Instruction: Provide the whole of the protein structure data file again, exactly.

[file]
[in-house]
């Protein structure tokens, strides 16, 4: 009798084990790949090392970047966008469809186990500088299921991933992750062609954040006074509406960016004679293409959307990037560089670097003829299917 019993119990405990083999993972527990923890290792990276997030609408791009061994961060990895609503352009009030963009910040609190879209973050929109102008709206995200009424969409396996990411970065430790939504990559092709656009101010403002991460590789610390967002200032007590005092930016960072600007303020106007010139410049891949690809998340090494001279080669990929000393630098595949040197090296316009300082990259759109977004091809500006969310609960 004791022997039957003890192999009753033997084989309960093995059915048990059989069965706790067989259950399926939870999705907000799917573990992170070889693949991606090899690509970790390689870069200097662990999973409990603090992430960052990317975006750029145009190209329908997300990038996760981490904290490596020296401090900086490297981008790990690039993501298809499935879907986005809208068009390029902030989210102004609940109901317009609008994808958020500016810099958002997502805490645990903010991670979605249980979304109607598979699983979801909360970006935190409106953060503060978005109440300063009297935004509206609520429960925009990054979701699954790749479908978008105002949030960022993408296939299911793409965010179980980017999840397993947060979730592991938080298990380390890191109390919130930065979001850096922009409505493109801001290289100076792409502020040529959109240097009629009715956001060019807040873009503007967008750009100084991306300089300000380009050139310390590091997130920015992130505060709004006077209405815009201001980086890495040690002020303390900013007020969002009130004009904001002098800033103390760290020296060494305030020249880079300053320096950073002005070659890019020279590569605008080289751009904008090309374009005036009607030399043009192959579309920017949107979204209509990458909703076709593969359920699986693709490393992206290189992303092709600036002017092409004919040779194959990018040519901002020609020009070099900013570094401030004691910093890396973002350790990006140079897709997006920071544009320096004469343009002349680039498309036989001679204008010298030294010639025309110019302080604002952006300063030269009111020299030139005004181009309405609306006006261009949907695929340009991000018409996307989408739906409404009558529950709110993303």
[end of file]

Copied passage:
[in-house]
């Protein structure tokens, strides 16, 4: 009798084990790949090392970047966008469809186990500088299921991933992750062609954040006074509406960016004679293409959307990037560089670097003829299917 019993119990405990083999993972527990923890290792990276997030609408791009061994961060990895609503352009009030963009910040609190879209973050929109102008709206995200009424969409396996990411970065430790939504990559092709656009101010403002991460590789610390967002200032007590005092930016960072600007303020106007010139410049891949690809998340090494001279080669990929000393630098595949040197090296316009300082990259759109977004091809500006969310609960 004791022997039957003890192999009753033997084989309960093995059915048990059989069965706790067989259950399926939870999705907000799917573990992170070889693949991606090899690509970790390689870069200097662990999973409990603090992430960052990317975006750029145009190209329908997300990038996760981490904290490596020296401090900086490297981008790990690039993501298809499935879907986005809208068009390029902030989210102004609940109901317009609008994808958020500016810099958002997502805490645990903010991670979605249980979304109607598979699983979801909360970006935190409106953060503060978005109440300063009297935004509206609520429960925009990054979701699954790749479908978008105002949030960022993408296939299911793409965010179980980017999840397993947060979730592991938080298990380390890191109390919130930065979001850096922009409505493109801001290289100076792409502020040529959109240097009629009715956001060019807040873009503007967008750009100084991306300089300000380009050139310390590091997130920015992130505060709004006077209405815009201001980086890495040690002020303390900013007020969002009130004009904001002098800033103390760290020296060494305030020249880079300053320096950073002005070659890019020279590569605008080289751009904008090309374009005036009607030399043009192959579309920017949107979204209509990458909703076709593969359920699986693709490393992206290189992303092709600036002017092409004919040779194959990018040519901002020609020009070099900013570094401030004691910093890396973002350790990006140079897709997006920071544009320096004469343009002349680039498309036989001679204008010298030294010639025309110019302080604002952006300063030269009111020299030139005004181009309405609306006006261009949907695929340009991000018409996307989408739906409404009558529950709110993303």